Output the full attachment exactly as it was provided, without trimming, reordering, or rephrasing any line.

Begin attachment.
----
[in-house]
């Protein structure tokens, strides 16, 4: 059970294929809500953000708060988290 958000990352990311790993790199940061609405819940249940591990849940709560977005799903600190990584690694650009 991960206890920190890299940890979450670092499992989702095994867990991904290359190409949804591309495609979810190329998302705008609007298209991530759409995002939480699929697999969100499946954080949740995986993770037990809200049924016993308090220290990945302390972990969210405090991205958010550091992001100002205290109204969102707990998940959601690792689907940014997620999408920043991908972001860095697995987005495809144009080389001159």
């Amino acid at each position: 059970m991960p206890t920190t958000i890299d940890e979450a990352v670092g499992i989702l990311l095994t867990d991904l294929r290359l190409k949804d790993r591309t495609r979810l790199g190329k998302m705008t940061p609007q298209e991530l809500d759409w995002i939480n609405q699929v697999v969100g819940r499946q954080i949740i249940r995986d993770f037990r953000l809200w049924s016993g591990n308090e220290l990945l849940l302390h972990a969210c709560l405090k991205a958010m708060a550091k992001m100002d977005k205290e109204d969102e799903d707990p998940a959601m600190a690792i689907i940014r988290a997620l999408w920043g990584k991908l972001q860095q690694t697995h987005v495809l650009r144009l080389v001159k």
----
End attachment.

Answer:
[in-house]
């Protein structure tokens, strides 16, 4: 059970294929809500953000708060988290 958000990352990311790993790199940061609405819940249940591990849940709560977005799903600190990584690694650009 991960206890920190890299940890979450670092499992989702095994867990991904290359190409949804591309495609979810190329998302705008609007298209991530759409995002939480699929697999969100499946954080949740995986993770037990809200049924016993308090220290990945302390972990969210405090991205958010550091992001100002205290109204969102707990998940959601690792689907940014997620999408920043991908972001860095697995987005495809144009080389001159």
């Amino acid at each position: 059970m991960p206890t920190t958000i890299d940890e979450a990352v670092g499992i989702l990311l095994t867990d991904l294929r290359l190409k949804d790993r591309t495609r979810l790199g190329k998302m705008t940061p609007q298209e991530l809500d759409w995002i939480n609405q699929v697999v969100g819940r499946q954080i949740i249940r995986d993770f037990r953000l809200w049924s016993g591990n308090e220290l990945l849940l302390h972990a969210c709560l405090k991205a958010m708060a550091k992001m100002d977005k205290e109204d969102e799903d707990p998940a959601m600190a690792i689907i940014r988290a997620l999408w920043g990584k991908l972001q860095q690694t697995h987005v495809l650009r144009l080389v001159k």